Two areas of the economy where the recession has had surprisingly little effect are boating and tennis. According to figures released by their industry associations, they have had remarkable years.
Tennis, of course, has been in a swinging boom for the past several years. Recently Pollster Louis Harris reported a dramatic rise in the number of people who "followed" the game. The National Sporting Goods Association has figures to show the rise may be even sharper among the people who play it. Equipment manufacturers say they probably will gross more than $366 million this year, a 30% increase over 1973. About $225 million worth of rackets and balls will be sold.
More surprising, perhaps, are the boating figures. Despite the fuel scare, the '73-'74 model year ended Aug. 31 with sales just 3% off last year's record $2 billion-plus. Powerboats were down only slightly, but sailboats, up to 135,000 sales from 120,000, canoes (76,000 vs. 68,000) and rowboats (155,000 vs. 145,000) took up a lot of the slack. People seem determined to spend this recession out of doors.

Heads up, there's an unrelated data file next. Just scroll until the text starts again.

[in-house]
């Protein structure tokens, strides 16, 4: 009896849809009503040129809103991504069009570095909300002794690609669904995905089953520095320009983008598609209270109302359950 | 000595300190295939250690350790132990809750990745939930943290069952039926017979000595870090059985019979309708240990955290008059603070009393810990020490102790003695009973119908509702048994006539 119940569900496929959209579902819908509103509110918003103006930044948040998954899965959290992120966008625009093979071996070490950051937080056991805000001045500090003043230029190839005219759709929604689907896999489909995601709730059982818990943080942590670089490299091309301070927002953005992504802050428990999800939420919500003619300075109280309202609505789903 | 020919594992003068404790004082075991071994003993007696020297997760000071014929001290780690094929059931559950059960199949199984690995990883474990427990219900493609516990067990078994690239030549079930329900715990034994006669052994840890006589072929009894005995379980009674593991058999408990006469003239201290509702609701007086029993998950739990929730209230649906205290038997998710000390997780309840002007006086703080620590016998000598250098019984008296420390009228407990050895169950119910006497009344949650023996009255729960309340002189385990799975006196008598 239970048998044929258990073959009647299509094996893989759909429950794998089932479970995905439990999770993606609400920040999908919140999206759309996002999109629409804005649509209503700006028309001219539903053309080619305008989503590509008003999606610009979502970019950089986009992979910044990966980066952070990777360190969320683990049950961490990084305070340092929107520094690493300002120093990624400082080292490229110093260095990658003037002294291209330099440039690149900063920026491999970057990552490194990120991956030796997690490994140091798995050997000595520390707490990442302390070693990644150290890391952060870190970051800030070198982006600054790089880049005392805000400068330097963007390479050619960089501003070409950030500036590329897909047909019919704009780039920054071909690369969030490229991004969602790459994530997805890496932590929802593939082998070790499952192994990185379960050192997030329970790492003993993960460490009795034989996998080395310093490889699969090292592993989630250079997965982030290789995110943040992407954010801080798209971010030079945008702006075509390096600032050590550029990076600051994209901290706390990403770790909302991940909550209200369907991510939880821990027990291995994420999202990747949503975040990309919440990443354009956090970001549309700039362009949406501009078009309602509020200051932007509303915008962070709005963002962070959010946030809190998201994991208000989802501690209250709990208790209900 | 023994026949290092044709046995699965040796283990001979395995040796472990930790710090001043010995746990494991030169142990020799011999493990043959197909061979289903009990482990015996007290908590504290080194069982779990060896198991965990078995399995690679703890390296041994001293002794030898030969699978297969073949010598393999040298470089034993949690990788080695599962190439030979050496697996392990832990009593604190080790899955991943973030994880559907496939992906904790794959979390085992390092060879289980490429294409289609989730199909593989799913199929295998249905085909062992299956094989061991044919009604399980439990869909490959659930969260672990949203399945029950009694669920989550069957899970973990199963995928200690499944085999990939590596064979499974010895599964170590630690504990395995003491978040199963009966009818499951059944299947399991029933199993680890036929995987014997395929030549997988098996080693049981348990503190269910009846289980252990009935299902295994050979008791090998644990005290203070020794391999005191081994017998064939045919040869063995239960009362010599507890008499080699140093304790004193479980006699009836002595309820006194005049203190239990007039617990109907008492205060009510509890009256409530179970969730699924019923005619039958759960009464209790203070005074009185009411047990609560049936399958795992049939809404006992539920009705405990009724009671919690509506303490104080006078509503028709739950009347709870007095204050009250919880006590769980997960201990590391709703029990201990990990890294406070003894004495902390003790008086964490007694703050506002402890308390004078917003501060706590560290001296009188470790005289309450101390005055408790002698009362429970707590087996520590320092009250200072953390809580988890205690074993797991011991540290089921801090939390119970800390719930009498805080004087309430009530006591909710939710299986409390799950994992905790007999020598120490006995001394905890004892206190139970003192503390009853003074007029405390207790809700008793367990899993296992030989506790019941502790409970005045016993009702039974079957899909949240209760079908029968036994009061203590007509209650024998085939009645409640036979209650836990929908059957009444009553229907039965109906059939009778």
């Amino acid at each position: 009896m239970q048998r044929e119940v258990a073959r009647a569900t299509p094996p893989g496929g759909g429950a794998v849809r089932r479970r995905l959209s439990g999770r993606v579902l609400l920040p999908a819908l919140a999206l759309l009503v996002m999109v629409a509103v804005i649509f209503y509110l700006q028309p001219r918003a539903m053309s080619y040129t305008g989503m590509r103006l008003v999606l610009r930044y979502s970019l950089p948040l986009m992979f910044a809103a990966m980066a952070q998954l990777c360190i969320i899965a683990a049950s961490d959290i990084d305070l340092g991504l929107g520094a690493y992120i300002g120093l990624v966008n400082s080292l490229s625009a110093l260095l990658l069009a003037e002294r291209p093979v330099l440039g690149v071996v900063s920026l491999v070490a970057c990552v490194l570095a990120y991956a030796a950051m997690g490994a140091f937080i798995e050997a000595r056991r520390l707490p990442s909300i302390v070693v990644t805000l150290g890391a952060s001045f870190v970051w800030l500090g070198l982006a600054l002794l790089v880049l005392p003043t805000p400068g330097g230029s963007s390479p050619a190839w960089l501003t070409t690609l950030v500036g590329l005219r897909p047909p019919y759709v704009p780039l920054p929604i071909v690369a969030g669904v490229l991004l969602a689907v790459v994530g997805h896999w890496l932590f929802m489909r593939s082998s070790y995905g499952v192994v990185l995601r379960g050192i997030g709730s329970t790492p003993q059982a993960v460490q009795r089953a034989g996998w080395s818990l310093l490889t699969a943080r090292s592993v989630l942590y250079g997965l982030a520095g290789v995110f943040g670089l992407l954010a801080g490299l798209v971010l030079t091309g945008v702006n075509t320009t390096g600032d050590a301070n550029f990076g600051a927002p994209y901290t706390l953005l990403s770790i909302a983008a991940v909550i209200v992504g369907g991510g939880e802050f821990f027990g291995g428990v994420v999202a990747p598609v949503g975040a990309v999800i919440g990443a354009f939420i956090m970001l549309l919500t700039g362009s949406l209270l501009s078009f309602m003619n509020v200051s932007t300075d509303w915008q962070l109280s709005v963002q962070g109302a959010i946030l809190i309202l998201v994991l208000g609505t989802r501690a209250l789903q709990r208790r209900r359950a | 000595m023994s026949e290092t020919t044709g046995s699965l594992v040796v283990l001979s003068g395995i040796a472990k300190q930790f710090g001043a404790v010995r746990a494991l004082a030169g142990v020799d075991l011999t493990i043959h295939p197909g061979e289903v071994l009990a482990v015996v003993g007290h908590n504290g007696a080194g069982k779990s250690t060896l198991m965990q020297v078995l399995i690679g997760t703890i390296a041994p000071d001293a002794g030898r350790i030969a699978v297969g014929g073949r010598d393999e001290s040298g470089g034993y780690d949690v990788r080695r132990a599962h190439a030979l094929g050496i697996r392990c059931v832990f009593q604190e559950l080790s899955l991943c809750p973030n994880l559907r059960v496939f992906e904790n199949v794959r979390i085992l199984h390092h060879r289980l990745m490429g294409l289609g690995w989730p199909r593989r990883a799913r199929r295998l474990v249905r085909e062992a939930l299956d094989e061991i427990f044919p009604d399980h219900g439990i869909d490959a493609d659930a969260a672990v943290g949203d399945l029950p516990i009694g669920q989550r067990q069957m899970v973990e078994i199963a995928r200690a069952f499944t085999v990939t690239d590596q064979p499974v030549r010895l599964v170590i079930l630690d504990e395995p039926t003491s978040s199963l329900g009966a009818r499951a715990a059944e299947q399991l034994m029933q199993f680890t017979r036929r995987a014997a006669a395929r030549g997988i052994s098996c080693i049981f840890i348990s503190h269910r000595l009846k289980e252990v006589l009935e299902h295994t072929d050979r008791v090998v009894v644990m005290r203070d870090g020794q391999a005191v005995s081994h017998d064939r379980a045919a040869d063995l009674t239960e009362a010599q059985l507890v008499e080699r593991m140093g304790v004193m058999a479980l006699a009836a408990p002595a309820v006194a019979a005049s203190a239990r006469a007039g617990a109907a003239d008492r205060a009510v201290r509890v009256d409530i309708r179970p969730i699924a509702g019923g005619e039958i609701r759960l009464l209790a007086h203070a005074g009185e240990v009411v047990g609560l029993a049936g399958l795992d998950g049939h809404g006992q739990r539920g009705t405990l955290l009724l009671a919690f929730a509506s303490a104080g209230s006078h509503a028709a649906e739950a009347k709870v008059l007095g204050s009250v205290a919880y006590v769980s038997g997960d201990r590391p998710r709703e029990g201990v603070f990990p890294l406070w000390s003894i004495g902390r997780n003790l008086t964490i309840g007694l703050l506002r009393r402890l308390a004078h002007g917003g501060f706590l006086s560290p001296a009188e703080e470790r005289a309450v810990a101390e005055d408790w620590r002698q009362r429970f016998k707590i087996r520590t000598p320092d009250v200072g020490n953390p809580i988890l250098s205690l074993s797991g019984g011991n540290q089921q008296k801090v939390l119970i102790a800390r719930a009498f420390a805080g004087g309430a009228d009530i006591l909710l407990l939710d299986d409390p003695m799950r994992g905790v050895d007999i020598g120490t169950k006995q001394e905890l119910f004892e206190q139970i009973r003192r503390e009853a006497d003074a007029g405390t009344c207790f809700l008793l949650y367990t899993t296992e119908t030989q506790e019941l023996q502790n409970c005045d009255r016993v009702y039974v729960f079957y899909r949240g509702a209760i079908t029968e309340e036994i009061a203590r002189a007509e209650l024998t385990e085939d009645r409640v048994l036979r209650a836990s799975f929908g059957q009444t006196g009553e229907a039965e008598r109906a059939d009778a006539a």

GAMES PEOPLE PLAY
"We got a few too many louts this year," said co-organizer Lew Cady nervously. "Some people seem to think this is a grossness contest instead of serious competition."
It is hard to see why. One woman judge of the Fourth—and hopefully last—Annual Spittin", Belchin' and Cussin' Triathlon in Central City, Colo. was hit by a half-full can of beer, several contestants violated the no-moon rule with graceless full flashes, Earl (The Squirrel) Worming unleashed a near-record-breaking expectoration of 33'3" and Chris Gossett, overall winner, knocked them dead in the belchin' competition.
"This is a beer-drinking town, and we know belches," explained Gladys Johnson of Johnson's Smorgasbord and Gold Coin Bar, as though she had to. Gossett's "Wounded Whale" was acclaimed a triumph, eclipsing a "Drunken Buffalo" and a "Roaring Platypus."
Probably the one decent idea of the evening at the Belvedere Theatre was Gossett's prize in the cussin' contest. For a somewhat irreverent soliloquy by a salacious Santa Claus puppet he won a case of Ivory soap—to wash his mouth out.
Come to think of it, Lew, the louts have something there.